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NIH sees surge in open-access manuscripts

Last November, the US National Institutes of Health (NIH) said that “as of spring 2013” it would start cracking down on enforcing its public-access policy — and it seems the agency is now seeing positive results.

NIH public manuscript submissions

National Institutes of Health

In May, authors approved more than 10,000 peer-reviewed manuscripts arising from NIH-funded research to go into the agency’s online free repository, PubMed Central. That’s a huge jump from the average 5,100 per month in 2011–12, and suggests the agency is nearing its goal of getting everyone it funds to make their papers publicly available. (Numbers available in csv format; the NIH also publishes them, so far without the May update, here).

“Things have stepped up considerably,” says David Lipman, director of the NIH’s National Center for Biotechnology Information in Bethesda, Maryland, but he did not give an overall figure for compliance with the NIH’s policy. (In addition, some publishers deposit final published articles straight into PubMed Central rather than going through the NIH’s manuscript submission system; around 35,000 papers per year, or 2,900 each month, get to PubMed Central via this route, but that number hasn’t changed this year).

The public-access mandate requires investigators to submit papers arising from NIH-funded research to PubMed Central when they are accepted for publication; those papers must then become freely accessible to the public within 12 months of publication.

As of last year, the agency was seeing a 75% compliance rate (with some indications that it had risen to 80% by the end of the year). In November, it said it would start to withhold the next installment of grant funds from grantees who did not comply with its policy. Although authors are sending in new papers, the jump this year also comes from older papers that were never previously submitted, Lipman says.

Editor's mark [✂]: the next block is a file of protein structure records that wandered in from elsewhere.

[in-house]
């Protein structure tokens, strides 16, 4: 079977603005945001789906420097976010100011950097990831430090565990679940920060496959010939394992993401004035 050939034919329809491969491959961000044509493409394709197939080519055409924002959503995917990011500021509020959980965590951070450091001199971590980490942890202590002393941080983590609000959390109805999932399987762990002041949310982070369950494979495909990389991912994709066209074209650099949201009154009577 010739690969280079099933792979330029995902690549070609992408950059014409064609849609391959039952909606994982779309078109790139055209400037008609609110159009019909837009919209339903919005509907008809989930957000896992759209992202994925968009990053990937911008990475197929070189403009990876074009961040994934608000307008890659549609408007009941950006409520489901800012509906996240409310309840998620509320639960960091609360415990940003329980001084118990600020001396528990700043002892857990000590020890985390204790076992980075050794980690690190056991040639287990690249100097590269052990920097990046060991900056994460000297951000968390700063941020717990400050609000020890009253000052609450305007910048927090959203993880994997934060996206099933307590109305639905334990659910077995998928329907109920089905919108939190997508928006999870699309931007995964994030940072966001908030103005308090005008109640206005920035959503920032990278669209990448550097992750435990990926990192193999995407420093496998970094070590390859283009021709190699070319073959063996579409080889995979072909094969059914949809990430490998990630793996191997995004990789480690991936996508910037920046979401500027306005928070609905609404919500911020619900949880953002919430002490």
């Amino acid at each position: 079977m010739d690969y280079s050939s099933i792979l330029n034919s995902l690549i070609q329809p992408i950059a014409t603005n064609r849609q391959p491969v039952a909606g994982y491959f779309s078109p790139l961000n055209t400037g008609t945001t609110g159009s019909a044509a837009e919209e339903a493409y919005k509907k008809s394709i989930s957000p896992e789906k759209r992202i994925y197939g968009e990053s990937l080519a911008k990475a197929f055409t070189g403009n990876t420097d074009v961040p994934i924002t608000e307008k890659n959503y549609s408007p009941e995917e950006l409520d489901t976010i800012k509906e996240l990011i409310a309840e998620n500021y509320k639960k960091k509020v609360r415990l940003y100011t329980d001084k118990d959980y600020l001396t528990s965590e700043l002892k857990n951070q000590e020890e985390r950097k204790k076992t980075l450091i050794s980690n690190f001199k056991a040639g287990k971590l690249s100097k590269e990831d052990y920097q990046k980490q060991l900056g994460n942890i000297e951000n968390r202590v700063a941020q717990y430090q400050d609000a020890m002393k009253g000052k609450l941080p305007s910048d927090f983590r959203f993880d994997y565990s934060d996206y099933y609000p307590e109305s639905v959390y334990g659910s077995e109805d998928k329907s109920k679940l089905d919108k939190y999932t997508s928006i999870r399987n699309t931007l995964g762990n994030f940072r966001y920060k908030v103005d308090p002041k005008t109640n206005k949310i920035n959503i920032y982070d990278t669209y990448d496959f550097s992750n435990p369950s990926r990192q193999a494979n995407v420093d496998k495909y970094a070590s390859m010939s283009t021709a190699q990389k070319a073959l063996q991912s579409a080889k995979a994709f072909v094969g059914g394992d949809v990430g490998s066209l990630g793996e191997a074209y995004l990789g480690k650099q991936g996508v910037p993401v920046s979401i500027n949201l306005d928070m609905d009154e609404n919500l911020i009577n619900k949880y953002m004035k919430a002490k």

Meanwhile, the UK Wellcome Trust, which was seeing only a 55% compliance rate for its own public-access mandate as of a year ago, says that by October 2012 the compliance was up to 60%. That’s a “modest increase” as the result of an announcement in late June 2012 that it would toughen up enforcement of its policy, a spokesperson notes. The research charity is monitoring to see whether its new sanctions have had a further impact, but says it doesn’t yet have data to release for 2013.

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    Stevan Harnad said:

    ——

    THE WORLDWIDE OA SWEEPSTAKES

    Bravo to NIH for shoring up the compliance mechanism for its Green Open Access (OA) Self-Archiving Mandate, now over 80% successful.

    Soon NIH will be joined by over 20 other major US funding agencies newly mandated to provide OA by President Obama:
    http://j.mp/USfunderMandates

    And the next to awaken, once the funder mandates are up and running, will be the US slumbering giant of OA, the universities and research institutes, who are the providers of all research output, funded and funded, in all fields. Led by Harvard and MIT, they will close the circle and make all US research output OA:
    http://j.mp/USuniMandates

    Europe too is following suit, both funding councils and universities:
    http://j.mp/OAeuroMandates

    The only laggard is the former leader of it all — the UK.

    Bogged down by the continuing legacy of Finch Folly, in which the publishing industry and a few overzealous advocates of “Libre Gold OA” (i.e., paying publishers extra money to make articles OA with certain extra re-use rights) managed to lure BIS Minister Willetts into going against the worldwide tide of mandating cost-free Green OA. Research Councils UK (RCUK) has preferentially mandated instead that even more of the UK’s scarce research money should be thrown at publishers, to pay for Libre Gold OA in preference to the cost-free Green OA in which the UK itself had, since 2004, been setting the example for the rest of the world.

    All’s not lost for the UK, however, as the Ueber-funding council, the Higher Education Funding Council of England (HEFCE) has proposed that the next round of research assessment, REF, should mandate immediate-deposit in the fundee’s institutional repository (i.e., Green OA) as a condition for an article’s being eligible for consideration for REF. If adopted, that mandate will effectively put the UK back in the lead in the worldwide race to reach 100% OA:
    http://roarmap.eprints.org/834/

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